Brain Pickings

Mary Roach on the Science of Masturbation and the Outrageous Vintage Pseudoscientific Techniques for Controlling It

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A cautionary tale of what happens when religious dogmatism attempts to subvert science.

Human sexuality has a long history of intellectual fascination, from the first ejaculation on Earth to Malcolm Cowley’s parodic vintage prediction for sex in the techno-future to Susan Sontag’s poignant meditation on the gap between love and sex. But the recent perusal of Mark Twain’s entertaining treatise on masturbation brought to mind the most intensely interesting and illuminating account ever published on the subject: Bonk: The Curious Coupling of Science and Sex (public library) by science writer extraordinaire Mary Roach. Among a wealth of other phenomena, Roach examines the subject of Twain’s fascination, particularly the outrageous pseudoscientific techniques physicians, parents, and disciplinarians in the 18th and 19th centuries used to control the religiously abominable human urge — a tragicomic testament to society’s long and rather futile quest to judge and punish pleasure without understanding the underlying biology or the psychological repercussions of such misguided “treatments.”

Roach outlines the inhumane devices invented to abate the urge:

On the simple side, there was the Penile Pricking Ring. Invented in the 1850s, this was an adjustable, expandable metal ring slipped onto the penis at bedtime. If the sleeper’s penis begins to expand, it forces the ring open wider, exposing metal spikes….

Many of these devices included an option for daytime use, along with a lock-and-key mechanism. For the true target customer was not the penitent masturbator, but the worried parent and, even more so, the insane asylum caretaker. . . .

Happily, parents of K-through-8 masturbators were encouraged to try less drastic preventive measures. Little hands were tied to headboards, and trousers fashioned without pockets. Hobbyhorses were taken away, and climbing ropes removed from school gymnasiums. One of the biggest spoilsports in the antimasturbation crusade was American physician William Robinson. His 1916 Practical Treatise on the Causes, Symptoms, and Treatment of Sexual Impotence and Other Sexual Disorders in Men and Women includes a long chapter on preventing the premature awakening of the sexual instinct in children. “I strongly urge parents to keep their boys away from sensuous musical comedies and obscene vaudeville acts,” tutted Robinson … “Many of my patients told me that their first masturbatory act took place while witnessing some musical show.”

Jazz hands were not mentioned.

Illustration from Pixar's 'The Ancient Book of Sex and Science.' Click image for details.

Another antimasturbation crusader, a Dr. Crommelinck, prescribed “memorizing difficult passages on philosophy or history when overcome by the desire to masturbate.” And a book admonished citizens that masturbation could cause impotence, blindness, heart disease, insanity, stupidity, and “suppurating pustules on the face.” Even “mental masturbation” was strictly discouraged. Roach marvels at the pseudoscientific absurdity of it:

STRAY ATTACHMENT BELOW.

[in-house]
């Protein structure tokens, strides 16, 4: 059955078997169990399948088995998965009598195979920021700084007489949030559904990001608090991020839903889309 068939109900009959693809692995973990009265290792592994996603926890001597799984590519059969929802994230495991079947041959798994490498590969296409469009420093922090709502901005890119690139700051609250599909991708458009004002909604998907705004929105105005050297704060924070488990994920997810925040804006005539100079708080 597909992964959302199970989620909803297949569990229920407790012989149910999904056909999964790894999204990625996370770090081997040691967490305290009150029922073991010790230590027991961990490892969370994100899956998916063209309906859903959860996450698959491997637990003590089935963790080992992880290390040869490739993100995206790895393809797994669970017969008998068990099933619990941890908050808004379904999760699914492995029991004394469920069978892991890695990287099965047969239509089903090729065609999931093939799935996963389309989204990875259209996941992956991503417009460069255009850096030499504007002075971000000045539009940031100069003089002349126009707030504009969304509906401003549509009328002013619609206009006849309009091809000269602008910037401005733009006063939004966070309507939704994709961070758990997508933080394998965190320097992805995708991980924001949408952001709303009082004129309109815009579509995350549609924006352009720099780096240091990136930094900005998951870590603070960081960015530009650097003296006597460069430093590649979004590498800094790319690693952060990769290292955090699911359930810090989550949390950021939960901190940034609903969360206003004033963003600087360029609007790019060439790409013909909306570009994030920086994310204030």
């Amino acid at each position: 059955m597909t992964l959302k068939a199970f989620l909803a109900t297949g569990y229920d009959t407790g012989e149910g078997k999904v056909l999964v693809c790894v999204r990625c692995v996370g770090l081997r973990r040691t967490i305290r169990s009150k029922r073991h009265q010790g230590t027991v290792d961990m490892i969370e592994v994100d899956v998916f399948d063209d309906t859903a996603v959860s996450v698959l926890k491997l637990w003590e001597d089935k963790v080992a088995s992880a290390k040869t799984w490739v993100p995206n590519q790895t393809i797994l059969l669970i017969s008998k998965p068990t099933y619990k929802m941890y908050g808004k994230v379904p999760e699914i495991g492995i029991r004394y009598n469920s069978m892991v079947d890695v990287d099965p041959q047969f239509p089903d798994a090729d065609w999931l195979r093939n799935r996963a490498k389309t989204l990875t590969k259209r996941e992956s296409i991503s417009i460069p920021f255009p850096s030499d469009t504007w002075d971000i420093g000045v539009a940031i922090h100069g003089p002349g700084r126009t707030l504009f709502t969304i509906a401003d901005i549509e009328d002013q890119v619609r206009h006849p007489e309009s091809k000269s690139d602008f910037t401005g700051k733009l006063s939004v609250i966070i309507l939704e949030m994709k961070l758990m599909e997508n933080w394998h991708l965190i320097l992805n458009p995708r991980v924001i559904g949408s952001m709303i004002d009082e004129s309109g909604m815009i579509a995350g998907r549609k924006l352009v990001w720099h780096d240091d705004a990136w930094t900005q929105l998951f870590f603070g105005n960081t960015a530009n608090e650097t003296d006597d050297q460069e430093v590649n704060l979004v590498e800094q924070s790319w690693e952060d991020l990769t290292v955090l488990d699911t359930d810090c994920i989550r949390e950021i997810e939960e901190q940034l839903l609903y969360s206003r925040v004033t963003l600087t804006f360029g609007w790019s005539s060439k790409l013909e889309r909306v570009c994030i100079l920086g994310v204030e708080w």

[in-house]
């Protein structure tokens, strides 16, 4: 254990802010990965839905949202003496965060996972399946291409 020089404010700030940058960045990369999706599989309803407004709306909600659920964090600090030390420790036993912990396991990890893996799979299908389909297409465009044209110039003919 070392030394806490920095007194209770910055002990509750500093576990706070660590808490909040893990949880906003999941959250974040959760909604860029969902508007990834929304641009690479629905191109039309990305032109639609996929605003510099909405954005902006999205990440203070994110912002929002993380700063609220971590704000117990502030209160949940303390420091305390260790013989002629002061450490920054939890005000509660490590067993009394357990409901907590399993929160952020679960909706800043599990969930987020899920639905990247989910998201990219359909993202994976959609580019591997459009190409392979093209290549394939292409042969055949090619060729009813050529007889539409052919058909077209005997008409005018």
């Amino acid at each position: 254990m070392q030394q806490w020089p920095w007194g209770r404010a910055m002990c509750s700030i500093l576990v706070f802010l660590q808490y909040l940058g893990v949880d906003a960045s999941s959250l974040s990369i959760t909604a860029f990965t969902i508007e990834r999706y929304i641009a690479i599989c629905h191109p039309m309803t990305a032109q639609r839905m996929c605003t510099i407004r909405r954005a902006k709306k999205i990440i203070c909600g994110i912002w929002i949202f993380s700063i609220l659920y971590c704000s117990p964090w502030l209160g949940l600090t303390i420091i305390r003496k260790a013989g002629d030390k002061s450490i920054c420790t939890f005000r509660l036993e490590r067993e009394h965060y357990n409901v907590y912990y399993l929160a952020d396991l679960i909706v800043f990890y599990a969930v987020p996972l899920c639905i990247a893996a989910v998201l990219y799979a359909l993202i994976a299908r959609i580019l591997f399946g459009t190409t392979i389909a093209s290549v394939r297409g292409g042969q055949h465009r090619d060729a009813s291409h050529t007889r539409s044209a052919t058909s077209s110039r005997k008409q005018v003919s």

Truly it seemed that any activity undertaken — sleeping, thinking, eating spiced food, taking in a matinee of Mame — led the heedless male down the path to self-pollution. A man couldn’t even relieve himself without having to worry. Crommelinck urged gentlemen to avoid touching their genitals at all times, lest they inadvertently arouse themselves — even at the urinal. “Urinate quickly, do not shake your penis, even if means having several drops of urine drip into your pants.”

Those who could not manage to curb their impulses with philosophical tracts and antimasturbation gadgetry faced a withering assortment of brutal treatments. Robinson casually states that in two or three cases he applied “a red hotwire” to a child’s genitals.

In those days, masturbation was termed onanism — after the Bible’s Onan, who spilled his semen on the ground and was slain by God for this sinful transgression — and condemned as “self-abuse.” Applying hot iron to a child’s body was, evidently, not abuse but the cure for “self-abuse.” But beyond this gobsmacking moral irony lies a biological one. Roach circles back to science:

The bitter irony here is that regularly spilling one’s seed serves a valuable biological function. [S]perm which sit around the factory a week or more start to develop abnormalities; missing heads, extra heads, shriveled heads, tapered and bent heads. All of which render them less effective and headbanging their way into an egg. [Sex psychologist Rob] Levin speculates that that’s why men masturbate so much: It’s an evolutionary strategy.

The point, of course, isn’t that evolution explains everything or that our ancestors were ignorant brutes, but that the true power of science lies in illuminating, rather than controlling or punishing, the human condition so that we can live more intelligently and more freely, driven by a desire to understand rather than a blind righteousness.

Bonk is a fascinating read in its entirety. Complement it with Dorion Sagan’s scientific history of sex and see Roach’s most recent book, Gulp: Adventures on the Alimentary Canal.

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